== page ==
History of Freeland

2013 marked the 275th Anniversary of Freeland Church. The rcord of Freeland’s  History has been updated by former Session Clerk, David Adam, to include the last 25 years of the life and work of this congregation and ministry. This 20 page booklet can be downloaded in 2 parts 



 William McAllister

When the original building was erected in 1820, the main access had been from the north end of the sanctuary and a stairwell at this point gave access to the three original galleries.

 trio windows comp

The windows on the west wall were altered to provide three full-length windows and two of these were later installed with stained-glass following gifts from the executors of the late William McAllister who emigrated from Bridge of Weir to America around 1870 and the other from the Cruickshank family in memory of Elizabeth McAllister – it depicts the Good Shepherd; the other the Parable of the Sower.


The history of Freeland Church in Bridge of Weir has been described as one of the most interesting in the West of Scotland, as it reflects what was happening nationally in the Church of Scotland from the 18th century to the present day and incorporates the various divisions and reconciliations in the Church which took place during that time.
Major historical events have occurred during the lifetime of Freeland Church from the Jacobite Rebellion and the Battle of Culloden in the earlier years to the two World Wars in the 20th century.
Its history has now spanned over 270 years and it all began, not in Bridge of Weir, but in the neighbouring village of Kilmacolm.

In 1733, the issue of patronage became such a cause of dissension within the Church of Scotland that what is known as the First Secession took place. It was led by the Rev Ebenezer Erskine of Stirling and three of his supporting ministers James Fisher of Kinclaven, William Wilson of Perth and Alexander Moncrieff of Abernethy. To put everything in context, it might be helpful to have a brief look at the History of Christianity up to this point.

However, getting back to the First Secession in 1733. Four years later in Kilmacolm in 1737, the Old Kirk needed a new minister. Its patron was the Earl of Glencairn who proposed that John Fleming, son of the minister in Houston at that time, should be appointed to the charge. Although Fleming was well educated, he was apparently unpopular as a preacher and many in the congregation of the Old Kirk rejected him. The Earl of Glencairn, however, forced the issue and had Fleming inducted as minister.

The result was that most of the congregation left the Old Kirk and applied to the new Secession Church for a minister. Whilst their ostensible complaint was the issue of patronage, some felt that they had broken away from the church because its views, in general, were becoming too liberal. The Seceders certainly seemed to represent the old Covenanting strictness in manners and doctrine, eg. one of their early acts as a constituted Presbytery, was to protest against the abolition of the penal statutes against witchcraft. They denounced it as an impiety for had not God himself said, ˜Thou shalt not suffer a witch to live?”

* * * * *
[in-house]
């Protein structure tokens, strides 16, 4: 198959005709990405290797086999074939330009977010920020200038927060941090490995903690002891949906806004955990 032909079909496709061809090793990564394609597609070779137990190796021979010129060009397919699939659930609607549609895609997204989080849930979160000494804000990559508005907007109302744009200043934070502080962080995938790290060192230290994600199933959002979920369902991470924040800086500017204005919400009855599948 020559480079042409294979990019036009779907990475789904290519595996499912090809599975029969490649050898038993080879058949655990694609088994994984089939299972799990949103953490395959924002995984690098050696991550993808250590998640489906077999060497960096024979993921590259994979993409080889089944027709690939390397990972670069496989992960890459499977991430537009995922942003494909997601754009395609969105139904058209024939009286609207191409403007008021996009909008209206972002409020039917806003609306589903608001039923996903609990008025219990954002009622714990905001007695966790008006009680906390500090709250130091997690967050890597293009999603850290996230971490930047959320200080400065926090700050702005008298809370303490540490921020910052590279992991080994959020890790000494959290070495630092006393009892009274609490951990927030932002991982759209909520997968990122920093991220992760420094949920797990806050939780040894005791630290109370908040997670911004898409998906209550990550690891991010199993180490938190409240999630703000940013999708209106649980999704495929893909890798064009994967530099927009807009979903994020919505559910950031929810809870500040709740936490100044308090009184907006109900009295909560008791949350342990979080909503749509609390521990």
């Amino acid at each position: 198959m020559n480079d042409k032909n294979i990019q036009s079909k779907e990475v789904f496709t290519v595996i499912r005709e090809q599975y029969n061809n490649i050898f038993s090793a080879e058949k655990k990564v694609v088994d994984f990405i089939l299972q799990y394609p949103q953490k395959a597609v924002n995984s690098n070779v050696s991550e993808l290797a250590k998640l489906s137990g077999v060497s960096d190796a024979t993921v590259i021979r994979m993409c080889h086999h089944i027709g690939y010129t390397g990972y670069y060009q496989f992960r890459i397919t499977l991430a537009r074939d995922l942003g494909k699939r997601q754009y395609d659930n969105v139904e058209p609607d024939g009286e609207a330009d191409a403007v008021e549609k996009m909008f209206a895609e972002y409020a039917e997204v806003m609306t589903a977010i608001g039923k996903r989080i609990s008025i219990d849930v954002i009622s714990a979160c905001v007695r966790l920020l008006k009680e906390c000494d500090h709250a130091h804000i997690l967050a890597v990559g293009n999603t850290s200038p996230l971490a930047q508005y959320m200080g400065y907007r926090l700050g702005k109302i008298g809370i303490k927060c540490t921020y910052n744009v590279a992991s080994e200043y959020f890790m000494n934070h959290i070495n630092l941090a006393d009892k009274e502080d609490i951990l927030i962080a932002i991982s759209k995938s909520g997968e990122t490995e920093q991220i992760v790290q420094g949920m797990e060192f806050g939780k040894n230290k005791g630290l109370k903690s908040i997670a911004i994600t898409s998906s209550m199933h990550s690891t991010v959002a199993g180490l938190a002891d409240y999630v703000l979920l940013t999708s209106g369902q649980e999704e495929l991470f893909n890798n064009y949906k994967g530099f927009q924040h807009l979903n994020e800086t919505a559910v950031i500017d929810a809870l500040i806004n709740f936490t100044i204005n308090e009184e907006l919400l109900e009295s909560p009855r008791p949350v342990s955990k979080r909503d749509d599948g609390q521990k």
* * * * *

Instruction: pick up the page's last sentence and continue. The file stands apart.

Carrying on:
This group of worshippers began to meet at Killochries a farm on the road between Kilmacolm and Lochwinnoch. This site, described at the time as retired, remote, in rural quietude among hills and streams and melancholy desert was also referred to as the Five Acre Fauld and can be found today nestling between South Newton and Killochries House.

Its owner at the time, William Clark, supported the cause of the Seceders whose numbers had grown sufficiently since 1733 to form the Associate Presbytery, and it was to this Presbytery, that the worshippers at Killochries presented a petition on 18th July 1738, asking to be recognised as a member congregation. On 28th August 1738, this group of Seceders, which was also known as The Killochries Community, was formally sanctioned as the 16th Congregation of the Associate Presbytery, and as such, was the first of its kind in the whole of the West of Scotland. Killochries barn and the five acre field were rented and so these Seceders started their first church here. At the main entrance to Killochries House, the Preaching Pillars can still be seen today. They had been erected at the five acre field in 1755 on the instructions of Boyd Porterfield, a member of one of the oldest families in Renfrewshire, who owned the Duchal Estate at that time. However, by 1755, the Seceders had already moved on and it is believed that the Pillars were subsequently erected in memory of the Killochries Community’s time here from 1738 until 1742. The carvings of palm leaves and branches on the Pillars, symbolise the prophecy in Zechariah Ch.9, of Christ’s triumphal entry into Jerusalem riding on a donkey and greeted by his followers, waving palm tree branches.

WAR MEMORIAL 1914-1918

For information on servicemen who are commemorated on Freeland Church’s war memorial please visit the Heroes page